Vasco da Gama Bridge
|This article relies on references to primary sources. (March 2011)|
|Vasco da Gama Bridge|
|Official name||Ponte Vasco da Gama|
|Carries||Six road lanes|
|Locale||Sacavém, north of Lisbon (right bank)
Municipality of Alcochete (left bank)
|Total length||17.2 km (10.7 mi)|
|Width||30 m (98 ft)|
|Height||155 metres (509 ft) (pylon)|
|Longest span||420 m (1,378 ft)|
|Toll||€2.60 per passenger car (up to €10.80 per truck) northbound o|
The Vasco da Gama Bridge (Portuguese: Ponte Vasco da Gama; pronounced: [ˈpõt(ɨ) ˈvaʃku dɐ ˈɡɐmɐ]) is a cable-stayed bridge flanked by viaducts and rangeviews that spans the Tagus River in Parque das Nações in Lisbon, capital of Portugal. It is the longest bridge in Europe (including viaducts), with a total length of 17.2 km (10.7 mi), including 0.829 km (0.5 mi) for the main bridge, 11.5 km (7.1 mi) in viaducts, and 4.8 km (3.0 mi) in dedicated access roads. Its purpose is to alleviate the congestion on Lisbon's other bridge (25 de Abril Bridge), and to join previously unconnected motorways radiating from Lisbon.
Construction began on February 1995; the bridge was opened to traffic on 29 March 1998, just in time for Expo 98, the World's Fair that celebrated the 500th anniversary of the discovery by Vasco da Gama of the sea route from Europe to India.
The bridge carries six road lanes, with a speed limit of 120 km/h (75 mph), the same as motorways, except on one section which is limited to 100 km/h (60 mph). On windy, rainy, and foggy days, the speed limit is reduced to 90 km/h (56 mph). The number of road lanes will be enlarged to eight when traffic reaches a daily average of 52,000.
- Bridge sections
- North access roads
- North viaduct - 488 m (1,601 ft)
- Expo viaduct - 672 m (2,205 ft); 12 sections
- Main bridge - main span: 420 m (1,378 ft); side spans: 203 m (666 ft) each (total length: 829 m or 2,720 ft); cement pillars: 150 m (492 ft)-high; free height for navigation in high tides: 45 m (148 ft);
- Central viaduct - 6.351 m (20.84 ft); 80 pre-fabricated sections 78 m (256 ft)-long; 81 pillars up to 95 m (312 ft)-deep; height from 14 m (46 ft) to 30 m (98 ft)
- South viaduct - 3.825 m (12.55 ft); 45 m (148 ft) sections; 84 sections; 85 pillars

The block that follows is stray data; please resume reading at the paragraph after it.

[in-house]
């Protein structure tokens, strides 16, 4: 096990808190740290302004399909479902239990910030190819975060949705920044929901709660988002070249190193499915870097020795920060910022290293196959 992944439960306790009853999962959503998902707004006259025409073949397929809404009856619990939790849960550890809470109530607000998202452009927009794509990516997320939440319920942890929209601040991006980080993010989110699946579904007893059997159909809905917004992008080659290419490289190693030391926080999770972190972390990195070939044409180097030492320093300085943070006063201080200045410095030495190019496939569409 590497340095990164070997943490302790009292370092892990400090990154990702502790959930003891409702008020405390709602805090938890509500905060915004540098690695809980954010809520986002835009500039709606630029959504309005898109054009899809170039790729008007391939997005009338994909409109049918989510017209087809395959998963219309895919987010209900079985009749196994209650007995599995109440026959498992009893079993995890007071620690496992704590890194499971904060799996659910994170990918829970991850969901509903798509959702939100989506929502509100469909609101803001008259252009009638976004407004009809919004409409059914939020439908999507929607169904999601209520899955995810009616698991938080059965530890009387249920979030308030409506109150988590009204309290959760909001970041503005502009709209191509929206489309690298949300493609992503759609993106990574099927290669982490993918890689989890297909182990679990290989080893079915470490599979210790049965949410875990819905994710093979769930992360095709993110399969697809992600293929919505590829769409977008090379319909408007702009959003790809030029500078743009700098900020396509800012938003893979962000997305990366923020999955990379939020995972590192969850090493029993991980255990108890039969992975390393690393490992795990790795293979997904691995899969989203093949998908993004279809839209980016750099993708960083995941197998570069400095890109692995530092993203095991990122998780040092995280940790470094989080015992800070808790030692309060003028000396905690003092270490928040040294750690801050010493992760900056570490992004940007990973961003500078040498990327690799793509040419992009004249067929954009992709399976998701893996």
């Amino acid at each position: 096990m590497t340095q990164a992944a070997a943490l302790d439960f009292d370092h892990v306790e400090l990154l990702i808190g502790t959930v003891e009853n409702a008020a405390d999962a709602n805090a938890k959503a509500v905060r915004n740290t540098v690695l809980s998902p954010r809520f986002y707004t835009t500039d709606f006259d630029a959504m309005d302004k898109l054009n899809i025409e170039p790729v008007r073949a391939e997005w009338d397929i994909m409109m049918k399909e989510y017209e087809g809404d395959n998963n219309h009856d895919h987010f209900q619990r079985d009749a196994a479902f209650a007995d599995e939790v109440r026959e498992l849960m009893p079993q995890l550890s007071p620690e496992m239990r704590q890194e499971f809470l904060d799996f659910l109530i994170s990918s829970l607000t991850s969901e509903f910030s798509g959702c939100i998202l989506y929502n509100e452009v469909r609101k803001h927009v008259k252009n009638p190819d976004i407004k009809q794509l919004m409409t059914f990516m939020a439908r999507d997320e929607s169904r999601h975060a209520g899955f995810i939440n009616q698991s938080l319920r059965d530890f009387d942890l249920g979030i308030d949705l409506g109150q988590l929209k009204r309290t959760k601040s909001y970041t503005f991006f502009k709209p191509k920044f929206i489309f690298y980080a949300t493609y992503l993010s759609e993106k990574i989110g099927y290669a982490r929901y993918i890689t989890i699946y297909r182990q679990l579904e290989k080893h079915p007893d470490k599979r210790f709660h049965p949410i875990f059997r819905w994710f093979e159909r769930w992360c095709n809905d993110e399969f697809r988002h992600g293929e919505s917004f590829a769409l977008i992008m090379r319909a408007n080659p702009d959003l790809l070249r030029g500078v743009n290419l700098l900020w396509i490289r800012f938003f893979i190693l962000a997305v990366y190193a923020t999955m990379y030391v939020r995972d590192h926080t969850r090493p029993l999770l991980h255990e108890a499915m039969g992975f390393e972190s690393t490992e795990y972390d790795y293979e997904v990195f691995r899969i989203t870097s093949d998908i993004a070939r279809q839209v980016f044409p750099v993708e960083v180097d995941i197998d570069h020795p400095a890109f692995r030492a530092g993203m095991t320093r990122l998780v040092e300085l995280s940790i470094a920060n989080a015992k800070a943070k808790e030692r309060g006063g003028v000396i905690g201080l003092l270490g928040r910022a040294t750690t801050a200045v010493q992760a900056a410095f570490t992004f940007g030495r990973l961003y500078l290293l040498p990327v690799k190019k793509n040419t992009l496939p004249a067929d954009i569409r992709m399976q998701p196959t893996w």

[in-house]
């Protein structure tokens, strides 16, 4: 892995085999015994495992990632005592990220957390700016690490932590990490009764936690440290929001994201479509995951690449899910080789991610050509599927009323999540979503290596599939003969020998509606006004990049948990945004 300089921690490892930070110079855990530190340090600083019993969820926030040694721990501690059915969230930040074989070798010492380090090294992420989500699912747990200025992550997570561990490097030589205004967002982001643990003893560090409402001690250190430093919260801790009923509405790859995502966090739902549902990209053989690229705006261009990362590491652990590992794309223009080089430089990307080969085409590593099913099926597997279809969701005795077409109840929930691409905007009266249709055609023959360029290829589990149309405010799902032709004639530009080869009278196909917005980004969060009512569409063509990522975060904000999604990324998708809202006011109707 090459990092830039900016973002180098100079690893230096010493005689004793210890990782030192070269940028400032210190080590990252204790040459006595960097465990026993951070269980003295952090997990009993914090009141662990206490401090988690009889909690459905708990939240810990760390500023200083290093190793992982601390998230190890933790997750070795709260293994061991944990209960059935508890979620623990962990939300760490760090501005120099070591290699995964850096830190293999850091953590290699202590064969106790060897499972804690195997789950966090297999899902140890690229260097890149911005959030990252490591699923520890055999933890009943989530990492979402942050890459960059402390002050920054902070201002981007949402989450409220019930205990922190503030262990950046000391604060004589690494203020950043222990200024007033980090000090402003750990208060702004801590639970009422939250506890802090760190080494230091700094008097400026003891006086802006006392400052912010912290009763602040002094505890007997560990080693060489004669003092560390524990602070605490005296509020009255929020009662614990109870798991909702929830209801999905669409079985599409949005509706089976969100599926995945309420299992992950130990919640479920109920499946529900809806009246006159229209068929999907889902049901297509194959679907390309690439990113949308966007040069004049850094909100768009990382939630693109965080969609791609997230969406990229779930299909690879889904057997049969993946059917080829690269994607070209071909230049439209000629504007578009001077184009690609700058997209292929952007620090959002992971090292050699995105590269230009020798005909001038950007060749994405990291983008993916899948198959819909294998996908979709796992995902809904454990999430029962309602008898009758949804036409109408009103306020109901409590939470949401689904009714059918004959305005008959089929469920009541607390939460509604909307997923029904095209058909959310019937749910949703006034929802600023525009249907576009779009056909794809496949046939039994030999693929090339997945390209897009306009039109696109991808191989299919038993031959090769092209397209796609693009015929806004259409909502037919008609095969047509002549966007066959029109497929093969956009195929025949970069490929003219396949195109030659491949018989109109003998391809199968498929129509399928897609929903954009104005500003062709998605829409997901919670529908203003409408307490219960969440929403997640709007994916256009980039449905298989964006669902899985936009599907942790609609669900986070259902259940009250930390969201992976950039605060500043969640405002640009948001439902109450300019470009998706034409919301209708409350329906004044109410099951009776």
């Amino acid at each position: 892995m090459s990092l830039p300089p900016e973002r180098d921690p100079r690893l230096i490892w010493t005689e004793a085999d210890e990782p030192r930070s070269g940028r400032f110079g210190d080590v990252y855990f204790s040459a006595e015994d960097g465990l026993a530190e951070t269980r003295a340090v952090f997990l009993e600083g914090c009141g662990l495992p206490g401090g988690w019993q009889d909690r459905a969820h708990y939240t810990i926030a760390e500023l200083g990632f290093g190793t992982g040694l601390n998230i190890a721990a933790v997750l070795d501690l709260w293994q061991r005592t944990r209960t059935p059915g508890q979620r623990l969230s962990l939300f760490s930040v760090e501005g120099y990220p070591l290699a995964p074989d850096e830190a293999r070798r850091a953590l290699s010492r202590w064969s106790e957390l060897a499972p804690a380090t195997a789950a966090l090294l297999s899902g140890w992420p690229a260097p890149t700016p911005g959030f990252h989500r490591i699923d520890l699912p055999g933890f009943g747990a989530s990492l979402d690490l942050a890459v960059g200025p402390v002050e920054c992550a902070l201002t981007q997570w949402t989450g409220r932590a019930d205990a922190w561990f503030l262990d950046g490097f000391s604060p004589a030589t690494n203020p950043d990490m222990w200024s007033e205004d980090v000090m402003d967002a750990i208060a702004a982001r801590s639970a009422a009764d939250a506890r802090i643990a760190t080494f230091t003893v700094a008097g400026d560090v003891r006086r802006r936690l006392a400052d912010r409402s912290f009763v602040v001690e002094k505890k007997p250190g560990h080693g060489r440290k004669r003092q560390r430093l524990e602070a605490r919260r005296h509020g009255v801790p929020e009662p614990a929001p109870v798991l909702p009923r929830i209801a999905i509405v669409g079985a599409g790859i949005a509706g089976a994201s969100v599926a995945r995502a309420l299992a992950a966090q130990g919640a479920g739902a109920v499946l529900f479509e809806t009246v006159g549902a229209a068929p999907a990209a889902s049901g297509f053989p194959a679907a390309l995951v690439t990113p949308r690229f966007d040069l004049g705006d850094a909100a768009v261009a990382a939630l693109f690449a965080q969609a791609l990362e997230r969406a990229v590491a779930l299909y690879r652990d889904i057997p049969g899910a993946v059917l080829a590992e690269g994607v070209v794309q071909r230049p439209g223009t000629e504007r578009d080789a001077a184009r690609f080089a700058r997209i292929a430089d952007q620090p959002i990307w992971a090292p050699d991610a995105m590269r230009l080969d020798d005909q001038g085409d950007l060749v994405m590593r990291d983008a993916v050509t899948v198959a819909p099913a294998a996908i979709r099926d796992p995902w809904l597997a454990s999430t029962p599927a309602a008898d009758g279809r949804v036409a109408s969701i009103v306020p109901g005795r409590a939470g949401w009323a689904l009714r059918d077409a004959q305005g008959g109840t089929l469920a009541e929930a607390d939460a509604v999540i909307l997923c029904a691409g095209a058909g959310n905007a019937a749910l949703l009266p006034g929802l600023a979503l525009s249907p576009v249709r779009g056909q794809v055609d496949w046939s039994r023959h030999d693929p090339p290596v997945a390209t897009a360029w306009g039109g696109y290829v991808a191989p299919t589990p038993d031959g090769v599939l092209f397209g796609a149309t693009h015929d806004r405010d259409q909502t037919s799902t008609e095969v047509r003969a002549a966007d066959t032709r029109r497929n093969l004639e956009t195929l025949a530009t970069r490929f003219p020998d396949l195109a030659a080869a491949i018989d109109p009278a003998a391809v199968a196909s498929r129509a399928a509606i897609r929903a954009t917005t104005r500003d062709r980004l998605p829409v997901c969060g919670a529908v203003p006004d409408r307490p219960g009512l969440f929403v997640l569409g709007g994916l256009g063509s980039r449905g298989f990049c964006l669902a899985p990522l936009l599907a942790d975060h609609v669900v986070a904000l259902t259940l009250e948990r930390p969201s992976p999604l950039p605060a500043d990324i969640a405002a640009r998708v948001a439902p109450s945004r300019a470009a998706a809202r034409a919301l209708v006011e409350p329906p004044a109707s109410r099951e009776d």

- South access roads - 3.895 m (12.78 ft); includes the toll plaza (18 gates) and two service areas
Construction and cost
The $1.1bn project was split in four parts, each one built by a different company, and supervised by an independent consortium. There were up to 3,300 workers simultaneously on the project, which took 18 months of preparation and 18 months of construction. The financing is via a build-operate-transfer system by Lusoponte, a private consortium which receive the first 40-year of tolls of both Lisbon bridges. Lusoponte's capital is 50.4% from Portuguese companies, 24.8% French and 24.8% British. As of June 2014, the toll is €2.65 per passenger car (up to €11.55 per truck (August 2013)) northbound (into Lisbon). There is no toll for southbound traffic.
The bridge has a life expectancy of 120 years, having been designed to withstand wind speeds of 250 km/h (155 mph) and hold up to an earthquake 4.5 times stronger than the historical 1755 Lisbon earthquake (estimated at 8.7 on the Richter scale). The deepest foundation piles, up to 2.2 m (7.2 ft) in diameter, were driven down to 95 m (312 ft) under mean sea level. Environmental pressure throughout the project resulted in the left-bank viaducts being extended inland to preserve the marshes underneath, as well as the lamp posts throughout the bridge being tilted inwards so as not to cast light on the river below.
- (Portuguese) www.civilium.net
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